Release date: March 5, 2019
Publisher: Park Row
Things that make me scared: When Charlie cries. Hospitals and lakes. When Ian drinks vodka in the basement. ISIS. When Ian gets angry… That something is really, really wrong with me.
Maddie and Ian’s romance began with a chance encounter at a party overseas; he was serving in the British army and she was a travel writer visiting her best friend, Jo. Now almost two decades later, married with a beautiful son, Charlie, they are living the perfect suburban life in Middle America. But when a camping accident leaves Maddie badly scarred, she begins attending writing therapy, where she gradually reveals her fears about Ian’s PTSD; her concerns for the safety of their young son, Charlie; and the couple’s tangled and tumultuous past with Jo.
From the Balkans to England, Iraq to Manhattan, and finally to an ordinary family home in Kansas, sixteen years of love and fear, adventure and suspicion culminate in The Day of the Killing, when a frantic 911 call summons the police to the scene of a shocking crime.
I’m a sucker for a strong start to a thriller, the kind that grabs you instantaneously and makes you want to know more and this one had exactly that. After a brief chapter where Maddie is contemplating therapy, you switch to a police officer who is called to a quiet, family home where something awful has happened but all you know is there’s blood and it’s now referred to as the day of the killing. Aren’t you just dying to find out more?! I sure was and my interest was maintained throughout.
After that shocking opening hook the book flips back and forth between twelve weeks earlier as Maddie begins therapy and then ten years earlier to when her and Ian first met. All along I kept wondering how such a young, happy couple would end up with someone dead ten years later and as more pieces of their complicated relationship were unveiled I was always guessing who was dead and more curiously, why?! Domestic suspense always engages me and I couldn’t get past the idea of this enigmatic couple taking such a sharp downward dive, it was crazy!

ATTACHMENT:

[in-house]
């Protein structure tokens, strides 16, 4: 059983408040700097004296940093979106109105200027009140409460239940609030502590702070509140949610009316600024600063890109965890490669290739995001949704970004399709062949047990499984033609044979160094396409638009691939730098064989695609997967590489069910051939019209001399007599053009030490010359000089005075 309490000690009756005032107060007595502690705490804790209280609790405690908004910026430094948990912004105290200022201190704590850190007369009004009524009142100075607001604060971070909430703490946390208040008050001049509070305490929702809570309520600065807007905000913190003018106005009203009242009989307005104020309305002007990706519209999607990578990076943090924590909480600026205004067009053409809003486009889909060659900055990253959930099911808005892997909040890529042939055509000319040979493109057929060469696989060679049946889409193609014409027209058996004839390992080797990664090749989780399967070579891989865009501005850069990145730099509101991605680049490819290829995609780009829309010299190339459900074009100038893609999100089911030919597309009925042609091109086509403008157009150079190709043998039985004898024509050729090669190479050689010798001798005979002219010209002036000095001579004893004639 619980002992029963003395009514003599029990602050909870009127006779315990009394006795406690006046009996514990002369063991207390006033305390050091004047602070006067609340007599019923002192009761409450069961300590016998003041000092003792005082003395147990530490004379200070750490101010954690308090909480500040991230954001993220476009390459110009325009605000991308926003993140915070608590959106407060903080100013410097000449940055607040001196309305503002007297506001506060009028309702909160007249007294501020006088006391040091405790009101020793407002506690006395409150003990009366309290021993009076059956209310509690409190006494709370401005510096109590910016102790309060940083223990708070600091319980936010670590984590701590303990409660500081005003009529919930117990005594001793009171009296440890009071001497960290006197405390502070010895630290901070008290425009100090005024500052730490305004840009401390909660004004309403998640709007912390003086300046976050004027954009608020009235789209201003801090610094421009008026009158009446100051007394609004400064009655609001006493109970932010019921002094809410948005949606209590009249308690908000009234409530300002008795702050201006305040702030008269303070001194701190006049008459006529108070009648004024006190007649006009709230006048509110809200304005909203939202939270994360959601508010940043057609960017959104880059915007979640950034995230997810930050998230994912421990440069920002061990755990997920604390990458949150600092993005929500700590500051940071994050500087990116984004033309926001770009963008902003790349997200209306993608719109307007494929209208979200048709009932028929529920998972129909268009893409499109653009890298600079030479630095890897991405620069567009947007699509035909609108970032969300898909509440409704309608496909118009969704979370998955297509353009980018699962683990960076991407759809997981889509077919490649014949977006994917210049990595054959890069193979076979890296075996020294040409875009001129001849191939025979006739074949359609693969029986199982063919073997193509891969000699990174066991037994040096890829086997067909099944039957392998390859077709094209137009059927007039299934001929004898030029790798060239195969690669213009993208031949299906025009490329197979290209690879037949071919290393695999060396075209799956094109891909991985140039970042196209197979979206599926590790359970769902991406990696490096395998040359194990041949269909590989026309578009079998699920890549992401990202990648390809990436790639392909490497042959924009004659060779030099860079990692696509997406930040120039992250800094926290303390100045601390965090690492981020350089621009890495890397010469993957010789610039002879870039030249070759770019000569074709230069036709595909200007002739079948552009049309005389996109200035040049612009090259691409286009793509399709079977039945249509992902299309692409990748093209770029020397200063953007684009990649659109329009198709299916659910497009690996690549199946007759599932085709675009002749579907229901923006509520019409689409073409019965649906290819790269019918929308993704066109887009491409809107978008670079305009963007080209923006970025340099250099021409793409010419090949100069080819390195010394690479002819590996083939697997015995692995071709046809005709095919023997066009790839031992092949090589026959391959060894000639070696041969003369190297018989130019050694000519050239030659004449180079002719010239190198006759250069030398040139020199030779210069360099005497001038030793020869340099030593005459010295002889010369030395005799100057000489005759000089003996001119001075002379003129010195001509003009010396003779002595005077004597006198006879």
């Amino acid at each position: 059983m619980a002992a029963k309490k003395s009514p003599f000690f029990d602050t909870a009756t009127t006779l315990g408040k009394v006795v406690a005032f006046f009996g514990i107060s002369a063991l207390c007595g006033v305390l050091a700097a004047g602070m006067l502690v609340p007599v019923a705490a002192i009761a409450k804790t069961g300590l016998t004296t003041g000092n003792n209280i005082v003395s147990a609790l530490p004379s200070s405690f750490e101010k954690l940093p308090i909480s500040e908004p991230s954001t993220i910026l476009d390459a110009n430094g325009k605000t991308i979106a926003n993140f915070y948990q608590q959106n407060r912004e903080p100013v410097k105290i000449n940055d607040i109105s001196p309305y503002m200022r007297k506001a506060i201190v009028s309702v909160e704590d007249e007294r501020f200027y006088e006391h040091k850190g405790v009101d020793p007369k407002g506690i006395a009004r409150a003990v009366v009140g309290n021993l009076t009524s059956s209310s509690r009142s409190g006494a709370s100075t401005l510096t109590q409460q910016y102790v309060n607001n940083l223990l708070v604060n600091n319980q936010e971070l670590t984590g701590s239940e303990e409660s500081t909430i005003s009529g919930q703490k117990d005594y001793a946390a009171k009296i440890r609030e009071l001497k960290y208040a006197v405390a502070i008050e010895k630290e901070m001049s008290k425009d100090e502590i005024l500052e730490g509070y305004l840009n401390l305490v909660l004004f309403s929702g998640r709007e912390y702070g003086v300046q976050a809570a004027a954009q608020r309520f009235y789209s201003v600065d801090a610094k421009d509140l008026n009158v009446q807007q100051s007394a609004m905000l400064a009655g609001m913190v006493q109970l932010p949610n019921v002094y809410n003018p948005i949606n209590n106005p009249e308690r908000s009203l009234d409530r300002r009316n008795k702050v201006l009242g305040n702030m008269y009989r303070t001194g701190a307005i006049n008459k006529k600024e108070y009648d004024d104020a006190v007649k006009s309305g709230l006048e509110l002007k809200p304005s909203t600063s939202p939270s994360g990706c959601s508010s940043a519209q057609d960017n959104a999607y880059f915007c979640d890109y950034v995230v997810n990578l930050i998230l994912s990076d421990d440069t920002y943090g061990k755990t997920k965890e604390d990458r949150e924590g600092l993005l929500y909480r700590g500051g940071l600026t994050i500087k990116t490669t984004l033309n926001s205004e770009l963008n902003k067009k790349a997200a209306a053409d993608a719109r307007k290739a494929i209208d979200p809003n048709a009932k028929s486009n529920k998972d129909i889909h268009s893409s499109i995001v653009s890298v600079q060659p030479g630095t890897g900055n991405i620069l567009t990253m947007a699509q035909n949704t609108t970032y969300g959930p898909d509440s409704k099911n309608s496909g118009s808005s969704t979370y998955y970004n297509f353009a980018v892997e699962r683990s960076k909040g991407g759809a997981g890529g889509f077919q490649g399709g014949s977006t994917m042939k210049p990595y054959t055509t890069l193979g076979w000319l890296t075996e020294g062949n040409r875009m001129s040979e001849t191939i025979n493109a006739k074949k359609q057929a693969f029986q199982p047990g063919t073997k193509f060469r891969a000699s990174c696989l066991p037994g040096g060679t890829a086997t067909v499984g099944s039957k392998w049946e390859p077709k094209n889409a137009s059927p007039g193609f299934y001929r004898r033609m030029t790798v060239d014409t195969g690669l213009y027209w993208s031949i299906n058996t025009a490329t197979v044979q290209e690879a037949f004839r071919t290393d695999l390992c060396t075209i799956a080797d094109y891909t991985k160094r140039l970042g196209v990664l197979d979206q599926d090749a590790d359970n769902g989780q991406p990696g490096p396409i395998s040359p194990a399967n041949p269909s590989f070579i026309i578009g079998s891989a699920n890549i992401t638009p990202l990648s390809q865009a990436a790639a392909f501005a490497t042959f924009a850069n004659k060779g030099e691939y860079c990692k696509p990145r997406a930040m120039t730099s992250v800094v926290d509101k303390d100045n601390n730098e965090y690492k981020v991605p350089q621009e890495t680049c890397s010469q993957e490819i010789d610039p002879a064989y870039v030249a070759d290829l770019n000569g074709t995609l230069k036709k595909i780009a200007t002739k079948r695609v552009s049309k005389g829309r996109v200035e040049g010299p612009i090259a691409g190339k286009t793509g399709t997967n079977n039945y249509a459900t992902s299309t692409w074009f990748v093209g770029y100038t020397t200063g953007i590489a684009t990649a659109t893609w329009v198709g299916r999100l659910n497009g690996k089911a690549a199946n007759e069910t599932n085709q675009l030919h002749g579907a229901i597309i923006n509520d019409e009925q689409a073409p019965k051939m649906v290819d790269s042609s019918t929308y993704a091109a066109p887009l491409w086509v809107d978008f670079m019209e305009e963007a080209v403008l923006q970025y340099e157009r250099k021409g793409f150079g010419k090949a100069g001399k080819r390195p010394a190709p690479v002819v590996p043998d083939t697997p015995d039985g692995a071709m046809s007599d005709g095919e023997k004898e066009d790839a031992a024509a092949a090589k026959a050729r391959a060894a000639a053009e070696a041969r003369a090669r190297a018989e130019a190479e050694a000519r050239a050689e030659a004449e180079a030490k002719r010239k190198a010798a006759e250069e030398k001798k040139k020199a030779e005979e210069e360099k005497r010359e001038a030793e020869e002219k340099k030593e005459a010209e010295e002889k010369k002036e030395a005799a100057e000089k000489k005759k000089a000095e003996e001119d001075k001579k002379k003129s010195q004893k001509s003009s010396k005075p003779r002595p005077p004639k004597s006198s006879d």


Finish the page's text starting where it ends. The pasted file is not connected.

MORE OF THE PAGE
Besides a throughly engrossing plot, the use of setting was strong as well and brought a sense of excitement and danger to an already dark storyline. This is a thriller with deep psychological exploration, the author has an evident knowledge of PTSD and the terrible ramifications of it and I found it both eye opening and fascinating. While there are some solid twists along the way, what makes this one a standout is the keen insight into a troubled marriage and the deep exploration into the psychology of people suffering from trauma. Recommended for fans of domestic suspense that are looking for something unique, it’s not your typical suburban thriller.
Beautiful Bad in three words: Explosive, Authentic and Chilling.
Overall rating: 4/5
Thanks to the publisher for my review copy.
5 thoughts on “Review: Beautiful Bad by Annie Ward”
Reblogged this on Angie Dokos.
Ooohh.. I have to read this one. I’m completely intrigued by this especially since it sounds like a nice neighborhood, quiet and nice neighbors… with all kinds of things happening behind the door. Thanks for being on the tour!
Sara @ TLC Book Tours
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Yes that’s exactly it!